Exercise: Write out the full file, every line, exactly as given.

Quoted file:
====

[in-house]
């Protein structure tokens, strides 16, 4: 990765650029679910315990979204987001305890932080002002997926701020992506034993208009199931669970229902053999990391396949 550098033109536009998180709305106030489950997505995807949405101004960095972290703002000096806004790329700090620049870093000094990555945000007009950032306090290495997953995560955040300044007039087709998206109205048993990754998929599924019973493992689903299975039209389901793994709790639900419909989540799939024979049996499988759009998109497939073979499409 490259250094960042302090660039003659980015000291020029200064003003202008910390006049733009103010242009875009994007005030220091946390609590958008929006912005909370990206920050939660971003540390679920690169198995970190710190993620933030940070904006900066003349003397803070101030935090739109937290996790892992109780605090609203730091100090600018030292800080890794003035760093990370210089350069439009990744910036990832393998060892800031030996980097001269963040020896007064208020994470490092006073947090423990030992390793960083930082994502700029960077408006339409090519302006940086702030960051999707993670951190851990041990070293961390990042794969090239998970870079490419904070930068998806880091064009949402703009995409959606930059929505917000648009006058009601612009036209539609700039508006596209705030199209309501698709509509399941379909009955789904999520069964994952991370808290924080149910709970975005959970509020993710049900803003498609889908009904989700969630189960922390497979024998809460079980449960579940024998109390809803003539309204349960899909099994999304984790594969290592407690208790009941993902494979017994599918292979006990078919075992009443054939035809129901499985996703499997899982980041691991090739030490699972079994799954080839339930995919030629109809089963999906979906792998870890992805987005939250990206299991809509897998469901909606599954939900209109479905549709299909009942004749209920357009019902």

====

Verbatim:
[in-house]
């Protein structure tokens, strides 16, 4: 990765650029679910315990979204987001305890932080002002997926701020992506034993208009199931669970229902053999990391396949 550098033109536009998180709305106030489950997505995807949405101004960095972290703002000096806004790329700090620049870093000094990555945000007009950032306090290495997953995560955040300044007039087709998206109205048993990754998929599924019973493992689903299975039209389901793994709790639900419909989540799939024979049996499988759009998109497939073979499409 490259250094960042302090660039003659980015000291020029200064003003202008910390006049733009103010242009875009994007005030220091946390609590958008929006912005909370990206920050939660971003540390679920690169198995970190710190993620933030940070904006900066003349003397803070101030935090739109937290996790892992109780605090609203730091100090600018030292800080890794003035760093990370210089350069439009990744910036990832393998060892800031030996980097001269963040020896007064208020994470490092006073947090423990030992390793960083930082994502700029960077408006339409090519302006940086702030960051999707993670951190851990041990070293961390990042794969090239998970870079490419904070930068998806880091064009949402703009995409959606930059929505917000648009006058009601612009036209539609700039508006596209705030199209309501698709509509399941379909009955789904999520069964994952991370808290924080149910709970975005959970509020993710049900803003498609889908009904989700969630189960922390497979024998809460079980449960579940024998109390809803003539309204349960899909099994999304984790594969290592407690208790009941993902494979017994599918292979006990078919075992009443054939035809129901499985996703499997899982980041691991090739030490699972079994799954080839339930995919030629109809089963999906979906792998870890992805987005939250990206299991809509897998469901909606599954939900209109479905549709299909009942004749209920357009019902």